Baby Blog

Potty Learning for Toddlers

Fortunately, there is never a reason to fight with your child about this. Moving from diapers to being self-sufficiently able to use the toilet is a natural process. Humans have been doing it for a long time. They all get out of diapers sooner or later.

The Next Step: Moving your Toddler to the Bed

So she’s giving up the crib? Or moving out of the family bed? You’ve been to the store and picked out the cutest toddler bed? All of you are totally excited?
Except instead of rolling over and falling asleep, now she comes out every two minutes to find you? All evening long? And the next day she’s a basket case because she’s so exhausted?

How to Manage Your Toddlers: TANTRUMS!

Tantrums are normal for toddlers, even legendary. Toddlers feel so passionately about everything, and they simply don’t have enough frontal cortex capacity yet to control themselves when they’re upset.
That said, you’ll be glad to know that many tantrums are avoidable. Since many tantrums are an result of feeling powerless, toddlers who feel they have some control over their lives have many fewer tantrums.

Teach Your Toddler to Put Himself to Sleep

Toddlers need adequate sleep to rise to the developmental challenges that fill their lives, from controlling their temper on the playground to staying on top of their own bodily functions. Even the stress of saying goodbye to Mom and Dad when the babysitter comes can be handled more resourcefully by a rested toddler than a tired one. Your toddler doesn’t know it, but he needs his sleep.

Toddlers: Embracing the Terrific Twos

Most children become harder to manage at around fourteen months. That’s because they make a huge developmental leap at this point. They’re not so easily distracted. They realize they have some influence in the world, but not a lot of power, and they start experimenting to see how they can get their needs met and their desires fulfilled.

Toddlerhood (age 15-36 months)

Now that your precious infant has somehow grown into a walking (or at least toddling), talking (or at least trying to string three words together) human being, who enchants you with his big heart and drives you crazy with his mule-headedness, what can you expect next?  Toddlers can be a handful, but if you can see things from his perspective, and support him as he takes his first steps into autonomy, toddlerhood can be terrific!

OUR TODDLERHOOD SERIES

Potty Learning for Toddlers

Fortunately, there is never a reason to fight with your child about this. Moving from diapers to being self-sufficiently able to use the toilet is a natural process. Humans have been doing it for a long time. They all get out of diapers sooner or later.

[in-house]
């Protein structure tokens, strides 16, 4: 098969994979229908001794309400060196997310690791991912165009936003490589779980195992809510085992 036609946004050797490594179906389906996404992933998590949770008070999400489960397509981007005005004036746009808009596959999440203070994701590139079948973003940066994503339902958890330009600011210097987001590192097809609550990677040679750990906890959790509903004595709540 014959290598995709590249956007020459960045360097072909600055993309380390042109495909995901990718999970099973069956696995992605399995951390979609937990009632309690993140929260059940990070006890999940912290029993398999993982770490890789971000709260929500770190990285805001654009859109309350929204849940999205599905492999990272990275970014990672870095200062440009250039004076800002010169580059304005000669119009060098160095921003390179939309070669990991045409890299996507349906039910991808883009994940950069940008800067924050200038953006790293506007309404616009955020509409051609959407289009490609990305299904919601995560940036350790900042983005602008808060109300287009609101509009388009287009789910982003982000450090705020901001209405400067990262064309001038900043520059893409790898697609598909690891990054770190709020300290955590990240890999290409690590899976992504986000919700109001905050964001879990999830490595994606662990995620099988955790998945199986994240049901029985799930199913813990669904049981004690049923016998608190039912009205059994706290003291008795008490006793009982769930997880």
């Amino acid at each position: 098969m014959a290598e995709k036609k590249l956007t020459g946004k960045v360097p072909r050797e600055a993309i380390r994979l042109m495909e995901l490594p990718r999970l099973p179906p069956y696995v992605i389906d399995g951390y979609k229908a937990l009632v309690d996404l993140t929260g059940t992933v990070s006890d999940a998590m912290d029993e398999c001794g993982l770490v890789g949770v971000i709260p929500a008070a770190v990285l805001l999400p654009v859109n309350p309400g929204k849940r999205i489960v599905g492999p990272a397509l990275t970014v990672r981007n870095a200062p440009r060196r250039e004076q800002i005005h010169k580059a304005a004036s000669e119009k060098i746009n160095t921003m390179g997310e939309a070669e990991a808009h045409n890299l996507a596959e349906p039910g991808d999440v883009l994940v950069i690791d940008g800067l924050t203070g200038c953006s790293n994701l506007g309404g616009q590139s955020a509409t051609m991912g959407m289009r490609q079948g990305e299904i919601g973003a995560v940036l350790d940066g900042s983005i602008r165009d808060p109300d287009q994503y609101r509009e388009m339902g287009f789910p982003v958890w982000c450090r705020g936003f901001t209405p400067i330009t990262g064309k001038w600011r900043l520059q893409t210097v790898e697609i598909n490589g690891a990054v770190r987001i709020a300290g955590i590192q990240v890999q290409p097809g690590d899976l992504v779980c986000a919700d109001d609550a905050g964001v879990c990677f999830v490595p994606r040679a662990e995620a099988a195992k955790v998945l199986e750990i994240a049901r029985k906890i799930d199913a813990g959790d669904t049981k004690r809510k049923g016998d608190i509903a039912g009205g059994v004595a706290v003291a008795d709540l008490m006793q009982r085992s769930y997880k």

read more

The Next Step: Moving your Toddler to the Bed

So she’s giving up the crib? Or moving out of the family bed? You’ve been to the store and picked out the cutest toddler bed? All of you are totally excited?
Except instead of rolling over and falling asleep, now she comes out every two minutes to find you? All evening long? And the next day she’s a basket case because she’s so exhausted?

read more

How to Manage Your Toddlers: TANTRUMS!

Tantrums are normal for toddlers, even legendary. Toddlers feel so passionately about everything, and they simply don’t have enough frontal cortex capacity yet to control themselves when they’re upset.
That said, you’ll be glad to know that many tantrums are avoidable. Since many tantrums are an result of feeling powerless, toddlers who feel they have some control over their lives have many fewer tantrums.

read more

Teach Your Toddler to Put Himself to Sleep

Toddlers need adequate sleep to rise to the developmental challenges that fill their lives, from controlling their temper on the playground to staying on top of their own bodily functions. Even the stress of saying goodbye to Mom and Dad when the babysitter comes can be handled more resourcefully by a rested toddler than a tired one. Your toddler doesn’t know it, but he needs his sleep.

read more

Toddlers: Embracing the Terrific Twos

Most children become harder to manage at around fourteen months. That’s because they make a huge developmental leap at this point. They’re not so easily distracted. They realize they have some influence in the world, but not a lot of power, and they start experimenting to see how they can get their needs met and their desires fulfilled.

read more

Toddlerhood (age 15-36 months)

Now that your precious infant has somehow grown into a walking (or at least toddling), talking (or at least trying to string three words together) human being, who enchants you with his big heart and drives you crazy with his mule-headedness, what can you expect next?  Toddlers can be a handful, but if you can see things from his perspective, and support him as he takes his first steps into autonomy, toddlerhood can be terrific!

read more

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